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The term "annihilate" literally means "turn into nothing". However, when a particle and antiparticle collide, they clearly do not turn into nothing; they simply transform into different particles.

Did the term originate at a time when physicists thought that matter + antimatter really did turn into nothing? Does anyone else find the term confusing and/or misleading? Can we introduce a better term?

(I find it especially irritating to hear physicists say that an electron and a positron annihilate into two photons... that's an oxymoron!)

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Presumably physicists do not care for etymology :p. –  alexarvanitakis Feb 26 '13 at 17:30
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up vote 7 down vote accepted

Elementary particles are characterized by quantum numbers, some of them esoteric, which have organized the known particles and resonances into specific multiplets of SU(3) or SU(2).

Different interactions conserve different quantum numbers, but the term "annihilation" is reserved for the annihilation of specific quantum numbers.

In the case of proton antiproton, baryon number is annihilated and becomes zero.

In the case of electron positron it is lepton number that is annihilated and becomes 0.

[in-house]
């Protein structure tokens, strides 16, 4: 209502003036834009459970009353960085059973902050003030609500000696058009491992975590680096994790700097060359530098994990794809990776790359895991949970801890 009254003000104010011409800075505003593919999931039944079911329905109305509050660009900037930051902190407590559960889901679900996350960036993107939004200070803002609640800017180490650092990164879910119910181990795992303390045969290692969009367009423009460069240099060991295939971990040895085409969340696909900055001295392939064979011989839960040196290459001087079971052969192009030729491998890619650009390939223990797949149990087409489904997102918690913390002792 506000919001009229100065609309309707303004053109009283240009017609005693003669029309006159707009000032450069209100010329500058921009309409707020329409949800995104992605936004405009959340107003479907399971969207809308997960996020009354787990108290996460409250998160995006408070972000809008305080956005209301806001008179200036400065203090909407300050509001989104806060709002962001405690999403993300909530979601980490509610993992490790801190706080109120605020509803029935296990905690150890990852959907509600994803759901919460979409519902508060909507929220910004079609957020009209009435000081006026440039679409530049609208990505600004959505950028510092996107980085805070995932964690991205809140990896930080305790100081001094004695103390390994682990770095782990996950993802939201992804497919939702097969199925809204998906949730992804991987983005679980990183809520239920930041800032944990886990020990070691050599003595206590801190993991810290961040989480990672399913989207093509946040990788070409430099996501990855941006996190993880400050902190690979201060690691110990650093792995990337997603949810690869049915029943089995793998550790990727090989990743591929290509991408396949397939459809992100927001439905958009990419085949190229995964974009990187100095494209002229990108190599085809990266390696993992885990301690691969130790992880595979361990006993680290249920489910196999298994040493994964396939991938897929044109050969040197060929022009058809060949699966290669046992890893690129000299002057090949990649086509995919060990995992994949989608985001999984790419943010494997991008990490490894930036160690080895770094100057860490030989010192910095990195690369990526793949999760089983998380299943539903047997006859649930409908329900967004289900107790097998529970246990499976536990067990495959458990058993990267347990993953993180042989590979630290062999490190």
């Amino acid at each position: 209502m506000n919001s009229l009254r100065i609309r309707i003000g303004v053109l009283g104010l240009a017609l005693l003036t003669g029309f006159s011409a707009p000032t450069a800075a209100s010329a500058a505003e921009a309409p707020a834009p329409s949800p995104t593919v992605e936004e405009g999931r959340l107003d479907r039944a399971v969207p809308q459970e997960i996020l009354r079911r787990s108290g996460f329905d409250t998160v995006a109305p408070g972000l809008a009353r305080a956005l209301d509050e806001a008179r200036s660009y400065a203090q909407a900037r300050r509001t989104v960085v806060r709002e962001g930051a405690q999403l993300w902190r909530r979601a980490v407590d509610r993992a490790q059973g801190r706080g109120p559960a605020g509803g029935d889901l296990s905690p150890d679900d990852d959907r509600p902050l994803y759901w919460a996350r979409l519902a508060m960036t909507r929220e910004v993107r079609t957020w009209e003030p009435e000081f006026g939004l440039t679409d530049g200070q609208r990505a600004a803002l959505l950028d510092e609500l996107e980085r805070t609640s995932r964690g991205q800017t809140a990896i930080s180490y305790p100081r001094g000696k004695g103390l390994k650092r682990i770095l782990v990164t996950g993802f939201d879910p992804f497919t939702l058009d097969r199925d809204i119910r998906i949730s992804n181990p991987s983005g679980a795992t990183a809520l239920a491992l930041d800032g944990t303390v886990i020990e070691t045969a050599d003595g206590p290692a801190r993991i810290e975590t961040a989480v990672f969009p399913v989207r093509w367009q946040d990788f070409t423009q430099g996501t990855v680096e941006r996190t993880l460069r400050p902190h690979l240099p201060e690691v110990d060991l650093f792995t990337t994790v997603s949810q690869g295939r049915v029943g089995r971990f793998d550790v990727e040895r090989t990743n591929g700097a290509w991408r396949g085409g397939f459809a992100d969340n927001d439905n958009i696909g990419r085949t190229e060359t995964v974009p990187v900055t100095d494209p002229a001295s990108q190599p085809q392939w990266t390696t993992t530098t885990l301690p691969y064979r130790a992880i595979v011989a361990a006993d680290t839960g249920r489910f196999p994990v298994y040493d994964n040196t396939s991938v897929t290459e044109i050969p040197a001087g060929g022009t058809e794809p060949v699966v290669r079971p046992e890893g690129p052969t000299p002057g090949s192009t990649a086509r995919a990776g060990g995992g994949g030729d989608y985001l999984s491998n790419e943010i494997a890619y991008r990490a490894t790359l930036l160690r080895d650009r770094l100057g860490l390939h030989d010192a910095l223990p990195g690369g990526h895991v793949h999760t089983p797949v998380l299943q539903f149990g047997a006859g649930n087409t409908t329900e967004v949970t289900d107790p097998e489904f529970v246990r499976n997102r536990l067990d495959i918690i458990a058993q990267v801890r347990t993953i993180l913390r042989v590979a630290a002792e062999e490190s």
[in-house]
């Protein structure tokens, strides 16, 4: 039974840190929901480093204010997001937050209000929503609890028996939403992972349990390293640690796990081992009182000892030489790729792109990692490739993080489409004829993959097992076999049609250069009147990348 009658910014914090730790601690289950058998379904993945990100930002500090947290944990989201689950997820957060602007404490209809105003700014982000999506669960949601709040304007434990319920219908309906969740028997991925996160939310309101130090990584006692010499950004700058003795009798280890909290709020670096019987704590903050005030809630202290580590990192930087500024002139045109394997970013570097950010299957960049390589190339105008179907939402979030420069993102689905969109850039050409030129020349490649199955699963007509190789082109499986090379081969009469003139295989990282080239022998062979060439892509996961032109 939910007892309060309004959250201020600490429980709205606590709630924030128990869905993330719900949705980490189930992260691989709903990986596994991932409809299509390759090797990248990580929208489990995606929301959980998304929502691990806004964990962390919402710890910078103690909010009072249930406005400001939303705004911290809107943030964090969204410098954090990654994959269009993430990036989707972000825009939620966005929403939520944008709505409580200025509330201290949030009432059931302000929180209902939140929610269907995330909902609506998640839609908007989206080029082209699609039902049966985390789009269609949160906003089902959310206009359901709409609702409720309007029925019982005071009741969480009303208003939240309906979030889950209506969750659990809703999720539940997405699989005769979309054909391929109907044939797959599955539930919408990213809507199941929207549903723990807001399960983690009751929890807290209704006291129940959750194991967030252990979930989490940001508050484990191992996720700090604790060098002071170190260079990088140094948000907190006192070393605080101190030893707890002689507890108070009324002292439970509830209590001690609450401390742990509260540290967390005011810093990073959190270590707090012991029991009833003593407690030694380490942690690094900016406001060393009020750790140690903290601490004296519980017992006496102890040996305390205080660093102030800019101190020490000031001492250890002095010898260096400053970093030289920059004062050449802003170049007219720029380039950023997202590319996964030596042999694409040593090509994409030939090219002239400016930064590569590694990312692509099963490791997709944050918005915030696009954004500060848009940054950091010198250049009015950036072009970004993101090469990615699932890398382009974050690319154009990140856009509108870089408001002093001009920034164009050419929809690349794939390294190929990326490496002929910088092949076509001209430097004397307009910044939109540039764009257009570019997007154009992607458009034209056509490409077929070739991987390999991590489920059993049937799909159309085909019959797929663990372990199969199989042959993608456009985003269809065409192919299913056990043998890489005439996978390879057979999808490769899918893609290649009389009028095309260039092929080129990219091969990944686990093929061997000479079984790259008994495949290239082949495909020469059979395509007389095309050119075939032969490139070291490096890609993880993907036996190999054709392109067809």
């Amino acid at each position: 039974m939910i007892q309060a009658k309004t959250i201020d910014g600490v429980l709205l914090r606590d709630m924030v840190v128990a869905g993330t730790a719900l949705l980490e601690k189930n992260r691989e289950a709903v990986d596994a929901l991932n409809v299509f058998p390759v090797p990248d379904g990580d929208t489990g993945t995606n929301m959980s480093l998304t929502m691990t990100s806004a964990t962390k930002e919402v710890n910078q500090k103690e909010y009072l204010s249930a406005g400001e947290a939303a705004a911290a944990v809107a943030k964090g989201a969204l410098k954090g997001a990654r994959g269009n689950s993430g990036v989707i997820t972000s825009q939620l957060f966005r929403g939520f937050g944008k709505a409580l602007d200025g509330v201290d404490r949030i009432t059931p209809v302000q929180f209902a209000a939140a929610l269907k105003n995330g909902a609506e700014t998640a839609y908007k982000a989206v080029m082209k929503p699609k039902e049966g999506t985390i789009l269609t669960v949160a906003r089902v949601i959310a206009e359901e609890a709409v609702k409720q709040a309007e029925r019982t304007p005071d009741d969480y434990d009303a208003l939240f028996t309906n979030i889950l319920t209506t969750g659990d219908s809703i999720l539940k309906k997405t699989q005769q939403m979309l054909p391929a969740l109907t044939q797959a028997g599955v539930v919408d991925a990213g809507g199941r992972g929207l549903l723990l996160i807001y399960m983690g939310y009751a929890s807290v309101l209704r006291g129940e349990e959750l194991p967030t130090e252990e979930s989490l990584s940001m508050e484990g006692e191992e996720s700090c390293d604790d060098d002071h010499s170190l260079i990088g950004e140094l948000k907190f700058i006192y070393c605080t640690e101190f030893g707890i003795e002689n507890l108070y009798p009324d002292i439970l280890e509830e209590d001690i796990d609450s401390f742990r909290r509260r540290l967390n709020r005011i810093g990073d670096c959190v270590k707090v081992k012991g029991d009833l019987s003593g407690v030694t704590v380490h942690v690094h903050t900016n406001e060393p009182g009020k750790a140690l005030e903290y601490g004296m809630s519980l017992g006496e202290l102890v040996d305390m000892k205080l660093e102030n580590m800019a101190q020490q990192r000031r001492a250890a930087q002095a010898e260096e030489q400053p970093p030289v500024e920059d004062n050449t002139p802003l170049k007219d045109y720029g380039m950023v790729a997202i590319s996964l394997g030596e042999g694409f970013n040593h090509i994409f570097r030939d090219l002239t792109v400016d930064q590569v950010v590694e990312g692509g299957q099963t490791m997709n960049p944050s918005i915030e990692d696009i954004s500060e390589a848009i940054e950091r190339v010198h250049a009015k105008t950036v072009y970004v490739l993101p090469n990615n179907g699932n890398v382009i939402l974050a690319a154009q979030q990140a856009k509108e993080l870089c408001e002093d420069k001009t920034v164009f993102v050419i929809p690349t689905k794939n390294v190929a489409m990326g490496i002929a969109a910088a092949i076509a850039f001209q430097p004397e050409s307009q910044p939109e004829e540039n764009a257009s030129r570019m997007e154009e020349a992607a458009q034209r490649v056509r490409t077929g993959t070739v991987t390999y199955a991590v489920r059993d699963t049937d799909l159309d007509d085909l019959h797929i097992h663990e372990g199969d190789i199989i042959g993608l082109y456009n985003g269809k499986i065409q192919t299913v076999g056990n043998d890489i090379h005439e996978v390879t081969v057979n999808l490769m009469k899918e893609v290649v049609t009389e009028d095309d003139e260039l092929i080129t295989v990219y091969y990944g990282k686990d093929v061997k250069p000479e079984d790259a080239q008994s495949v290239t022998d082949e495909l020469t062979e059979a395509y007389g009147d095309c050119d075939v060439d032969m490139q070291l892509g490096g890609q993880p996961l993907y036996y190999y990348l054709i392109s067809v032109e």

The energy released by these annihilations rearranges itself in different outgoing particles, conserving the quantum numbers of the given interactions.

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Indeed... I would consider "annihilation" to be those processes where all the quantum numbers that have opposite values for a particle and its antiparticle sum to zero (or multiply to one, for parity). So one could say it's the quantum numbers that are turning into nothing. –  David Z Feb 26 '13 at 16:09
    
Ah, I see; it's the quantum numbers of the particles that are annihilated. Well that's certainly more satisfying than my previous understanding of the term! –  Dmitry Brant Feb 26 '13 at 16:19
    
+1, but isn't it really just because "annihilation" sounds sexier than the alternatives? :) –  Mark Mitchison Feb 26 '13 at 16:48
    
@MarkMitchison which alternative would be in one word? "sum zero of quantum numbers" is cumbersome, though in german one could make it one word :) . –  anna v Feb 26 '13 at 16:50
    
@annav Well, quite. Perhaps we should all speak german to make ourselves sound sexier. Just kidding. –  Mark Mitchison Feb 26 '13 at 16:54
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